Changes to legal professional privilege operate retrospectively

They’ve changed the law in relation to legal professional privilege on us. The common law has been abolished, at least in relation to compulsory processes (discovery, subpoenas, interrogatories, notice to produce) in fora where the new Evidence Act, 2008 applies, and the adduction of evidence in those fora. Two legal professional privilege regimes are now going to apply in relation to any particular communication.  If the Tax Man, or the Legal Services Commissioner, compels you to produce documents, the common law will apply.  If you produce them, the common law will determine whether the production amounts to a waiver.  If the investigation leads to court (but not VCAT) proceedings proceedings, to which the new law will apply, you might be compelled by subpoena to produce documents you successfully resisted producing in the investigation pursuant to the common law.  Furthermore, in those proceedings, the Court will decide for itself, under the new law, whether the production to the Commissioner in the investigation amounted to a waiver or not.

The change is not as great as it might have been had the uniform evidence law been introduced into our land prior to the last round of amendments.  Now the law relating to implied waiver of privilege is stated in more or less the same terms as the common law, as expounded by Mann v Carnell, and the new law applies to post-commencement but pre-trial stages of court cases as well as at trial.  But there are differences too: Justice Byrne’s decision referred to below confirms it.

I blogged about the transitional provisions for the new legislation here.  It occurred to me that since the Hikers are so fond of emphasising what a basic common law right the right to assert legal professional privilege over confidential communications is, there was a real question about whether the changes ought to operate retrospectively, in the sense that communications which occurred before this year (i.e. before the commencement of the new Act) which were already entitled to legal professional privilege at common law might be adjudged not to be privileged for the purposes of proceedings governed by the new Act.  There is a presumption in statutory interpretation against the retrospective taking away of accrued rights.  But there is no such presumption in relation to changing procedures for the vindication of rights.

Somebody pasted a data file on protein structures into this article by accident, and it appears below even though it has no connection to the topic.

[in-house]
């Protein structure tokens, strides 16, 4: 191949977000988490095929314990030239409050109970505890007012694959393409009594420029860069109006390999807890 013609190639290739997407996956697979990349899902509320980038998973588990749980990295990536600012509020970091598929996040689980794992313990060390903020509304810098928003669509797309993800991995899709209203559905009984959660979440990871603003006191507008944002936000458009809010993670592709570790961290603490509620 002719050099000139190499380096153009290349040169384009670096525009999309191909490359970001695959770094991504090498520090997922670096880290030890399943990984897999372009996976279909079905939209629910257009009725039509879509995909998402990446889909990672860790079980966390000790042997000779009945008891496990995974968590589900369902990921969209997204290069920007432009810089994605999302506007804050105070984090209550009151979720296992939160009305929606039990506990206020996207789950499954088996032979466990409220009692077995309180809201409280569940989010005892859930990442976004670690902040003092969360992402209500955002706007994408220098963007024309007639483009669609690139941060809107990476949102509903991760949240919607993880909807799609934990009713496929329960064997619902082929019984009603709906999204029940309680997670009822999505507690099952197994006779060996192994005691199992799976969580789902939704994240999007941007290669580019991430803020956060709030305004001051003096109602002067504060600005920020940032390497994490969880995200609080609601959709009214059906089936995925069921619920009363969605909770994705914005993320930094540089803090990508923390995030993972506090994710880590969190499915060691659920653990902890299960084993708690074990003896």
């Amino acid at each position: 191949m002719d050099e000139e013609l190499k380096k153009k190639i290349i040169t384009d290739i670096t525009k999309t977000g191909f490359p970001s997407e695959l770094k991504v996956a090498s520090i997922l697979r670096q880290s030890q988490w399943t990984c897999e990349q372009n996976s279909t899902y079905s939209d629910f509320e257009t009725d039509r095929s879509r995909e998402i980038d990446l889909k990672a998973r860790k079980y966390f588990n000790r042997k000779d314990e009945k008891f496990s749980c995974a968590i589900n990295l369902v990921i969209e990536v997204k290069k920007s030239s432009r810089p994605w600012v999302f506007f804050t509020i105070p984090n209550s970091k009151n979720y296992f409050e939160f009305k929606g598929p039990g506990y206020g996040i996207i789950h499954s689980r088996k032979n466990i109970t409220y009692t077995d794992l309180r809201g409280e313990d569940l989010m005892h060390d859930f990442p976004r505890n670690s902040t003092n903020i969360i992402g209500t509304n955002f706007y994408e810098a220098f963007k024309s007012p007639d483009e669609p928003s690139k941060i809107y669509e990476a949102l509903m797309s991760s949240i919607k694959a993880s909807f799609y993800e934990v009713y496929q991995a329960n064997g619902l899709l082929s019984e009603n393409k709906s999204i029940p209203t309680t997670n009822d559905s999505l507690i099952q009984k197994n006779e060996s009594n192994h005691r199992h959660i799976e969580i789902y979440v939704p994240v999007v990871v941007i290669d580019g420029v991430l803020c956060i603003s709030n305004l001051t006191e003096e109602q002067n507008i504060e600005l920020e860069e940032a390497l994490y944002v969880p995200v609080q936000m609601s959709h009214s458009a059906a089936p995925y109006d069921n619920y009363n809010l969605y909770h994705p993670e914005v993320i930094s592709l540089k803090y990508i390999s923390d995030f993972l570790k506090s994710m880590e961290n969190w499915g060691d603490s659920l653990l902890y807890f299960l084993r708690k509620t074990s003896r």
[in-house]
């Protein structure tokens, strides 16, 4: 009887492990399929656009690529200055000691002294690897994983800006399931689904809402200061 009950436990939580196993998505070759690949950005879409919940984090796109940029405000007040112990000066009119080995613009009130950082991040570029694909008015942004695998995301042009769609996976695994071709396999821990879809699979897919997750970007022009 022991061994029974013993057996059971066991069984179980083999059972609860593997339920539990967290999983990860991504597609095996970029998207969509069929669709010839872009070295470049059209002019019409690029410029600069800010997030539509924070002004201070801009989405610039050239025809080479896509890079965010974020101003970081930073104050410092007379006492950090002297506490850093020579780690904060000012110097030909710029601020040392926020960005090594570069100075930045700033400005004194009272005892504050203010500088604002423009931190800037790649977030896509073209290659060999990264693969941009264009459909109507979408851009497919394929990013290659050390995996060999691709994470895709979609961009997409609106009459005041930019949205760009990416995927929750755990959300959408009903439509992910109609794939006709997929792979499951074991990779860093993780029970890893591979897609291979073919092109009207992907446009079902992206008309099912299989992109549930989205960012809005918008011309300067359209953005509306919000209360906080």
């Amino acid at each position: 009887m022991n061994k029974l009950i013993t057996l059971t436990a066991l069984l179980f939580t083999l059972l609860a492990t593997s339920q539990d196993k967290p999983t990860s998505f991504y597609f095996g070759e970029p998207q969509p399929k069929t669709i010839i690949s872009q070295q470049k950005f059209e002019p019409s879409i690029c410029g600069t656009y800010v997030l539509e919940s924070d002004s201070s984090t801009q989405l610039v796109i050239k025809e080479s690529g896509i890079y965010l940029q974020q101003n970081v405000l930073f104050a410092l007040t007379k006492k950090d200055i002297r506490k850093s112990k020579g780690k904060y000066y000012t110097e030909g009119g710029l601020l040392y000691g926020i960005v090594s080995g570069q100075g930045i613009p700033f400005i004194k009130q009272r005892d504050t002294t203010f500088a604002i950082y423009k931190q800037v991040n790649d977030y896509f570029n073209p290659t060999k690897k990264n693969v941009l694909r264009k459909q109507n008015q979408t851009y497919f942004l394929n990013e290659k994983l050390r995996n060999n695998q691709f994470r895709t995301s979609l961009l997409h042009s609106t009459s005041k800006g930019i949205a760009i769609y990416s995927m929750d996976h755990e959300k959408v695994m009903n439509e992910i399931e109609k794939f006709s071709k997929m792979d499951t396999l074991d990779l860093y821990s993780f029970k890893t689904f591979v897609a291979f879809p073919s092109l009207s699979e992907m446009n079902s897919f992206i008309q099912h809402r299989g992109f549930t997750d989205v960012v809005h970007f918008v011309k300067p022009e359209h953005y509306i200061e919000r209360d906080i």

Someone has actually already run this esoteric argument.  In Main-Road Property Group Pty Ltd v Pelligra & Sons Pty Ltd (No 4) [2010] VSC 27, Justice Byrne, who knows a thing or two about the law of evidence, gave the argument short shrift, though his views are purely dicta:

’33  The first question is whether the claim for privilege should be addressed under the Evidence Act 2008 or under the pre-existing statutory or common law regime.  It was at first submitted on behalf of the Artusa parties that the entitlement to legal professional privilege is a substantial rather than a procedural right and it should therefore be governed by the law as it stood in 2003 rather than by the Uniform Act which came into force on 1 January 2010.  This submission was not pressed in final address and in my view, rightly so.

34  The transitional provisions contained in clause 2 of Schedule 2 of the Evidence Act 2008 make it clear that the Act applies to a hearing commencing after the commencement date, 1 January 2010.  The provisions of Part 3.10, Division 1, differ from the pre-existing common law and the Evidence Act 1958.  In Telstra Corporation v Australis Media Holdings,[4] McClelland CJ in Eq concluded that the provisions of the New South Wales Uniform Evidence Act 1995 were inconsistent with the previous law concerning legal professional privilege so that the previous law did not apply to the trial before the court.[5] I would respectfully adopt his Honour’s observations which are equally applicable to the Victorian Evidence Act 2008.

[4] (1997) 41 NSWLR 346 at 349.

[5] See also Evidence Act 2008 (Vic) ss 9, 56(1).’

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